Two undocumented immigrants who died in a crash while fleeing from Immigration and Customs Enforcement agents should be viewed as victims of President Trump’s aggressive enforcement of immigration laws, according to a news story in the Los Angeles Times.
“ICE enforcement ends in death of farmworkers, leaving anger and questions,” reads the headline on the story published Thursday. 
“A month ago, Immigrations and Customs Enforcement agents had trained their sights on Santos Hilario Garcia. In the early morning darkness, they followed in two black Jeeps as he and his wife, Marcelina Garcia Profecto, dropped their teenage daughter off at Robert F. Kennedy High School,” the Times’ Brittney Mejia wrote.
“Minutes later, the couple were dead, having crashed their truck as they tried to escape the agents. ICE officials later said that the couple had not been their target – Garcia happened to have matched the description of the person they were after.”
Mejia reported that Garcia and Perfecto had just dropped off their daughter and turned onto a busy road when emergency lights flashed behind them. They stopped, but as the deportation officer got out of his Jeep, the couple took off. The officer said he followed but did not pursue the vehicle with emergency lights or sirens.
ICE said three witnesses who spoke with the police department in Delano, Calif., the Central Valley town where the crash occurred, said they did not see anyone pursuing the company. But surveillance video shows an immigration agents’ vehicle traveling the same road in the same direction with “emergency lights flashing.”
That created enough controversy to set off a furious blame game in the town, the Times reported.
“There have been protests, with some Delano officials and residents blaming ICE and the Trump administration for being too aggressive in their crusade against illegal immigration,” Mejia wrote. “ICE has blamed the deaths on California’s ‘sanctuary’ policies, which the agency says put it in a position to target, and sometimes arrest, immigrants without legal status who were not initially sought for removal.”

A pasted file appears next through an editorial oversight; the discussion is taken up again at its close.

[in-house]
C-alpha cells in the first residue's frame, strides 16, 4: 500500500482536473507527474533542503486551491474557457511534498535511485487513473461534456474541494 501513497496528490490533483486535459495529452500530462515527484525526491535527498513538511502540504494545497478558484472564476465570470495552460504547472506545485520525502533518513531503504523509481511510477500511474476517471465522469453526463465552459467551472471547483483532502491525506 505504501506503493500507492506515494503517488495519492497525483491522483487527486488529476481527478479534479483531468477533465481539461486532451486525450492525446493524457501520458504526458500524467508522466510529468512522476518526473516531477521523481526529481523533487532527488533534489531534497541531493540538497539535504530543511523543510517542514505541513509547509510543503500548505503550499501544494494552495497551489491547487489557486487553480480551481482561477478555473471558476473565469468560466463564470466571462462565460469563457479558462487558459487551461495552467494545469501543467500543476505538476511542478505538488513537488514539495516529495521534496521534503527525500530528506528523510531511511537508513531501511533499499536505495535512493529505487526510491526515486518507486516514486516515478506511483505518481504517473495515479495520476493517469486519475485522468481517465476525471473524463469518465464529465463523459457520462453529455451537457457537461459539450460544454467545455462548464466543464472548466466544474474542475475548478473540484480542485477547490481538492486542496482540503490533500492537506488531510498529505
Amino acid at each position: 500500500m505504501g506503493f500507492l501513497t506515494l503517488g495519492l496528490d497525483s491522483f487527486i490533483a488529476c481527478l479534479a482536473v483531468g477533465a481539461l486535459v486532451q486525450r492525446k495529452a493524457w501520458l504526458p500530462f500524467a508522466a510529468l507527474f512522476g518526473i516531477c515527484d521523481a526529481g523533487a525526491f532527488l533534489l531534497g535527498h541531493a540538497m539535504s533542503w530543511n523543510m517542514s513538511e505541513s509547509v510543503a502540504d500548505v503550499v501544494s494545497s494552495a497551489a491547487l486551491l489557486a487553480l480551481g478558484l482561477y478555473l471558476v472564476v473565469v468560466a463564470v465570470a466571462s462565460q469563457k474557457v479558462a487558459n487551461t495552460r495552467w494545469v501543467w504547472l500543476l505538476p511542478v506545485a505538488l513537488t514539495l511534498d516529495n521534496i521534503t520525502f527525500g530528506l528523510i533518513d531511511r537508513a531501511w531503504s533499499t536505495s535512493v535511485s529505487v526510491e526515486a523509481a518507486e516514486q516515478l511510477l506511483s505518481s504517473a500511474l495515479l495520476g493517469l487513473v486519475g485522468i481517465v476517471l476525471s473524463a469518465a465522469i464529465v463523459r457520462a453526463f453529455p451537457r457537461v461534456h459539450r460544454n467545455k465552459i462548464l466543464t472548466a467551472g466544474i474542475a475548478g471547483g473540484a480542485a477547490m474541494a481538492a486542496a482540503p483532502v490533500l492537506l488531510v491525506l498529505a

It is called a “crusade” when the Trump administration seeks to enforce immigration law, and “sanctuary cities” is set off in quotes, indicating this is a term others use, but not the writer, for cities that block immigration enforcement efforts.
These standoffs have become a trend, the writer implies, because Trump officials are serious about enforcing the law.
“Aggressive immigration enforcement by the Trump administration has become an issue across the nation,” Mejia wrote. “Last month, top federal officials and the president condemned Oakland’s mayor, Libby Schaaf, after she warned the community of upcoming ICE sweeps.”
Mejia does not mention that it’s not enforcement that became the issue but illegal immigration itself – the costs that come with it and the seeming absence from Washington of any real will to address the situation – or that the president was elected in part because of his promise to take action.
Mejia seems to approve of a situation in which immigrants in the country illegally are paid little to do the hardest jobs and is intent on prolonging it. She writes of the officials in the town who began as migrant workers in the fields and how the mayor “was a migrant farmworker, bouncing from town to town across the state with her parents and siblings.”
Delano, she writes, is a center for growing table grapes.
“The city’s vineyards were the scene of a September 1965 grape strike, led by Filipino workers who were soon joined by civil rights icon Cesar Chavez to fight back against unfair treatment,” she wrote. “The movement led to the formation of the United Farm Workers of America.”